1. Winners -
Karen won The Veil by Diane Noble
Cecelia won Tomorrow's Treasure by Linda Chaikin
Tashi won Eyes Like Stars ARC by Lisa Mantchev with bracelet/postcard
2. Bibliography - We had to do a programming bibliography for class and I was reminded of some great books I have:
The Guy-Friendly YA Library by Rollie James Welch
Center Stage: Library Programs That Inspire Middle School Patrons by Wilson and Leslie
Teen-Centered Book Club: Readers Into Leaders by Kunzel and Hardesty
Serving Young Teens and 'Tweens edited by Sheila B. Anderson
I don't do much programming outside of book clubs but I might try some other things this year.
3. Fire by Kristin Cashore- This was much better than Graceling. Cashore was a little preachy about sex and abortion so that changes the audience for this one. Kinda like Meyer with
4. Teen Bookstore - this my ultimate dream and I've been thinking about it lot more lately. I'd always looked at being a librarian as a stepping stone to owning a bookstore - now I can't actually see how I will get there. Why has my vision dimmed?
5. Diversity and Controversy - the twitterverse has been all abuzz with the controversy over the cover of Liar by Justine Larbalestier. Justine wrote a great article on Why My Protagonist's Arent White. Check out some of her other blog posts on this issue.
Even before this, Mitali Perkins had written an article for School Library Journal, Straight Talk on Race: Challenging the Stereotype in kid's books, that discussed what we see and what we read and how it affects us or how we think. She included 5 questions you should ask about any book.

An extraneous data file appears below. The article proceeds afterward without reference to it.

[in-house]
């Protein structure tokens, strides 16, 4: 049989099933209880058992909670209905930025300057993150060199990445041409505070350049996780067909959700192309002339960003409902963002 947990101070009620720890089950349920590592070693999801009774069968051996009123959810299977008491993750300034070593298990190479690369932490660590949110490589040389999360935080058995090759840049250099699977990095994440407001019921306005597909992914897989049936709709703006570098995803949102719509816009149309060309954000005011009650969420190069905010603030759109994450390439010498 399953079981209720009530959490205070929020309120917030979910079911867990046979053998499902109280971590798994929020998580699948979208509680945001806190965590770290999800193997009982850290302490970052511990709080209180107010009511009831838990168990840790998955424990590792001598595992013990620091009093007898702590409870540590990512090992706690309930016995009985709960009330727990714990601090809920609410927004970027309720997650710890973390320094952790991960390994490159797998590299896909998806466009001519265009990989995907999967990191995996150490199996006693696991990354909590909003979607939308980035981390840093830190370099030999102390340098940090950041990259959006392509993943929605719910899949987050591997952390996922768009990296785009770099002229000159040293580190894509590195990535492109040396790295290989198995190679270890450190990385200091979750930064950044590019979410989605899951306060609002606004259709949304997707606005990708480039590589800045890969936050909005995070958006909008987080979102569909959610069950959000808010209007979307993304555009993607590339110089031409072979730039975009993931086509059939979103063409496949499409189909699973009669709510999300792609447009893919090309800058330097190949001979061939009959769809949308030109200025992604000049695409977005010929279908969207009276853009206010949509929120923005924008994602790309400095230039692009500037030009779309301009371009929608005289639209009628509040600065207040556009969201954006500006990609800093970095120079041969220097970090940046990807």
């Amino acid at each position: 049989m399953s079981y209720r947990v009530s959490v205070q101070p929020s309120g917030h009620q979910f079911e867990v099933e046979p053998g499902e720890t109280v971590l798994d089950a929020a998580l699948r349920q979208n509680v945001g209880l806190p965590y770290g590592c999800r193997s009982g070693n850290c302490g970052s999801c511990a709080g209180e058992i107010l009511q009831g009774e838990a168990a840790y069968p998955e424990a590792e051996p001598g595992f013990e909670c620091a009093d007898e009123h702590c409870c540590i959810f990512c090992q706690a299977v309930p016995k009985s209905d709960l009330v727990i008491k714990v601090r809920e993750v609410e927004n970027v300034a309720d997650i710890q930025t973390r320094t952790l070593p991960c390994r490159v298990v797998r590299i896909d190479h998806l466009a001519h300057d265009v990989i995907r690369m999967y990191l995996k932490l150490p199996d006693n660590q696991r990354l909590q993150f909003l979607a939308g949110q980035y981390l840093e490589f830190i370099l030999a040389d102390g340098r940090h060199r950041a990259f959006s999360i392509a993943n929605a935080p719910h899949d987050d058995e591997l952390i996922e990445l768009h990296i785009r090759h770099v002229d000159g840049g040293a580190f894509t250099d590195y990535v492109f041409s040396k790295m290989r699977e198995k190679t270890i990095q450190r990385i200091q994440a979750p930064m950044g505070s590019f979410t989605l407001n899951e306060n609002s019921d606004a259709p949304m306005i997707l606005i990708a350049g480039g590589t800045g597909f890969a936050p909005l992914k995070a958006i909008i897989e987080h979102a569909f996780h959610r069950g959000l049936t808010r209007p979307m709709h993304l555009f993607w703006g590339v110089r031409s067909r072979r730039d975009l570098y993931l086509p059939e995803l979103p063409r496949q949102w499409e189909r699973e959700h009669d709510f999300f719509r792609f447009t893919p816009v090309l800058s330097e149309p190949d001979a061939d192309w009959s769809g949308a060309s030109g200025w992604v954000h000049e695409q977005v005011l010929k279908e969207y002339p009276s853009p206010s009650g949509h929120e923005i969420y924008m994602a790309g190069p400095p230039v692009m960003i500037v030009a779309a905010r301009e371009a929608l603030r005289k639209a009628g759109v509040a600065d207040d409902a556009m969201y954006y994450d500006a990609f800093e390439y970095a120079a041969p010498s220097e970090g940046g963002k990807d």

Color Online also challenged us to actively make multicultural reading and reviewing a part of what we do, not a special activity. In her Color Me Brown post she says "I want teens of color to reject invisibility as a norm".
It's not just teens of color who do that. I do that. In my effort not to appear racist, I self-censor. I try NOT to promote books for and/or about people of color so that I don't offend anyone. What? What? I know, right. I narrow my reading which prolly makes me more narrow-minded. And if it makes me narrow-minded, what does it do to my students?
Jennifer Cervantes wrote Why Multicultural Literature Matters and really made me re-think the way I do things. I need to be more deliberate. Does this mean I'm only going to promote books by/about people of color. No. But I will more closely watch what I read.
I use the ALA Book Awards for some of my selection decisions. Take a look at the Newbery and Printz award winners, the Margaret Edwards award? There are very few multicultural titles and those we see are written by the same handful of authors. I also use SLJ, Booklist, and other review magazines - where are the starred reviews for multicultural literature?
I will say I'm excited about YALSA's 2010 Young Adult Literature Symposium - Beyond Good Intentions: Diversity, Literature and Teens. Although it's in NM so I won't be going. But maybe I could submit a paper. Or maybe you could.
One thing is clear - just because we don't talk about it, doesn't mean it's ok. It's as if people were waiting for someone like Larbalestier to step up so that our voices could finally be heard. I'm not sure of the first blogger who noticed the cover issue, but I'm glad she spoke up. Maybe we can all start working on this and hopefully have at least one positive thing to say at the symposium.
As I'm new to librarianship and reading for selection - this may sound rambling. It is - but it's how I think things through. I'm making a decision to not be silent to be deliberate and seek out good writing by and for people of color. Maybe we need a Multicultural Review magazine? Not just once a year from the other lists - every month, major focus...hmmmm....
I know the first step for me will be to participate in the Diversity Roll Call.
What are your thoughts on these issues?